Admittedly, I wasn’t very good at labelling feelings at first but I got a hang of it eventually. You just have to come from a place of empathy and the words tend to naturally flow. So every time the child cries or acts out, they know they can trust you to help them navigate their difficult emotions. With enough practice, they will soon learn how to cope with bad feelings without needing your help and in fact, use the same ideas and techniques to help their siblings too.
3. No time-outs, punishments or threats
Which brings me to another accompanying point – why we don’t employ time-outs, punishments or threats. Simply because we want our children to always feel secure with us. A lot of parents shared with me that if their child misbehaves, they might slap the kid on their hands or butts so that they can feel the consequence of their actions through feeling pain. Some parents also immediately cuddle and explain to their children why they were slapped so that the child understands. The thing is I have done this before myself and it has never been effective in all my five years of parenting: the kid does feel pain but they never understand why and thus, misbehaves very quickly again and what you end up doing is hitting harder and it just spirals downwards from there. The worst part was, I felt horrible and even more drained out after hitting a child.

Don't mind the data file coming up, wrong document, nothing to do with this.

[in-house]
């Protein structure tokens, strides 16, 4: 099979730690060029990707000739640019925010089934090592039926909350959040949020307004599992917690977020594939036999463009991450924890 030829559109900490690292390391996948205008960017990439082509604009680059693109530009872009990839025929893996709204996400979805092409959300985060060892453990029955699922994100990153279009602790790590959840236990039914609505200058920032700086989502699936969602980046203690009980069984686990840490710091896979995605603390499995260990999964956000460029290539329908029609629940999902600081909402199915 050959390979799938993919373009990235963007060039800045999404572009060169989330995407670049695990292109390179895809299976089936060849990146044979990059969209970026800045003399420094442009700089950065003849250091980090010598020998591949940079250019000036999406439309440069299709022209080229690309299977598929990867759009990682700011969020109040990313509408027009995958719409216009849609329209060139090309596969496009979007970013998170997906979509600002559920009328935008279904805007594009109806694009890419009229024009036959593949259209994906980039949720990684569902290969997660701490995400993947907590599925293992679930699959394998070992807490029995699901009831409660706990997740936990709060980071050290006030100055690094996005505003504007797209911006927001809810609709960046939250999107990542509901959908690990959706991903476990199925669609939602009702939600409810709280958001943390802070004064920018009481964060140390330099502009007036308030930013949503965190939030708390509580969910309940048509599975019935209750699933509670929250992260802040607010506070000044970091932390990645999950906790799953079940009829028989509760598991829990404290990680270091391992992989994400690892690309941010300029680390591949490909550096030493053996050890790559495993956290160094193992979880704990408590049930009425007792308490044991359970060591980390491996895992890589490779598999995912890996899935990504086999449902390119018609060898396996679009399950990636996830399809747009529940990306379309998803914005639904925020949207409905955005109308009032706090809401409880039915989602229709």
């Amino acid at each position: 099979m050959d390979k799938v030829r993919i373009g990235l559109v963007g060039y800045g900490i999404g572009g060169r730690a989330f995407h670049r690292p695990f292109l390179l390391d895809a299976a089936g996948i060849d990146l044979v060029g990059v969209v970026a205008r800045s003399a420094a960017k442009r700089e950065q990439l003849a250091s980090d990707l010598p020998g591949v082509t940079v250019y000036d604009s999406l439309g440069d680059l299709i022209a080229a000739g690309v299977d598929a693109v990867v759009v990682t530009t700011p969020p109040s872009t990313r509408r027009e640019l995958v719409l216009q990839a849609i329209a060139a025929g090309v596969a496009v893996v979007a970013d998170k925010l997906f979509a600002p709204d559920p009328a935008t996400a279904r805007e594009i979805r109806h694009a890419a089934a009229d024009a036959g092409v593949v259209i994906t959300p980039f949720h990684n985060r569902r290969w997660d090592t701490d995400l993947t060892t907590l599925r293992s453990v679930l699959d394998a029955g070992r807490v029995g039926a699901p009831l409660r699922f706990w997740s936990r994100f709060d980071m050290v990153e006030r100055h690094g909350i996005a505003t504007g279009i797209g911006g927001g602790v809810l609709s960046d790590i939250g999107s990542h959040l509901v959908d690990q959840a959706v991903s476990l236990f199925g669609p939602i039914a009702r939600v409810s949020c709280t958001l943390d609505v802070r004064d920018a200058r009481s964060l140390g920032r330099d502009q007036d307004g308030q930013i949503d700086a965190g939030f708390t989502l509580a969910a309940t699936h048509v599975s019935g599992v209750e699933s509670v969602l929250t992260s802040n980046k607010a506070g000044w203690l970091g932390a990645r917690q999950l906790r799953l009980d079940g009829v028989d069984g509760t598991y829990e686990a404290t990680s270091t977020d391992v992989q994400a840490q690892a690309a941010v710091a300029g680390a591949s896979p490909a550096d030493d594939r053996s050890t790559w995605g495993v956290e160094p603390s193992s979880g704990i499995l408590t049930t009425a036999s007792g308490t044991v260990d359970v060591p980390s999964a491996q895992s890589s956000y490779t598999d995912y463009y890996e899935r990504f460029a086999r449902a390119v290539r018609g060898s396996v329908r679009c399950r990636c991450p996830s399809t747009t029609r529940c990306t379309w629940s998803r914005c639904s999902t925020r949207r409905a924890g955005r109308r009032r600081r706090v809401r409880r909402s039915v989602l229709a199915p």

Children are learning, absorbing and taking cues from us. When we send them to time-out, punish or threaten, we are effectively saying, I don’t want to be with you when you are behaving badly. The opposite is actually more true: that is the time they need us the most. One friend asked me a very good question: so when is it then ever their fault? To what extent do we spare the rod and let them do anything they want. The thing is we don’t need to set limits and boundaries on behaviour by resorting to punishment and harsh discipline. At the end of the day, our intention is to teach them: to learn to take turns and share their toys, not to wail when they don’t get what they want, to brush their teeth before bed-time etc. Punishing, threatening and time-outs are not effective ways to teach a child their limits and boundaries. There are numerous ways to help a child learn their limits without causing them more pain, humiliation and shame, and the list is too exhaustive for me to write out here so you can either read the books I appended below this blog post, or check out these links: Connect and redirect, 10 ways to guide children without punishment, how to raise a moral and responsible child – without punishment, and parenting without punishment.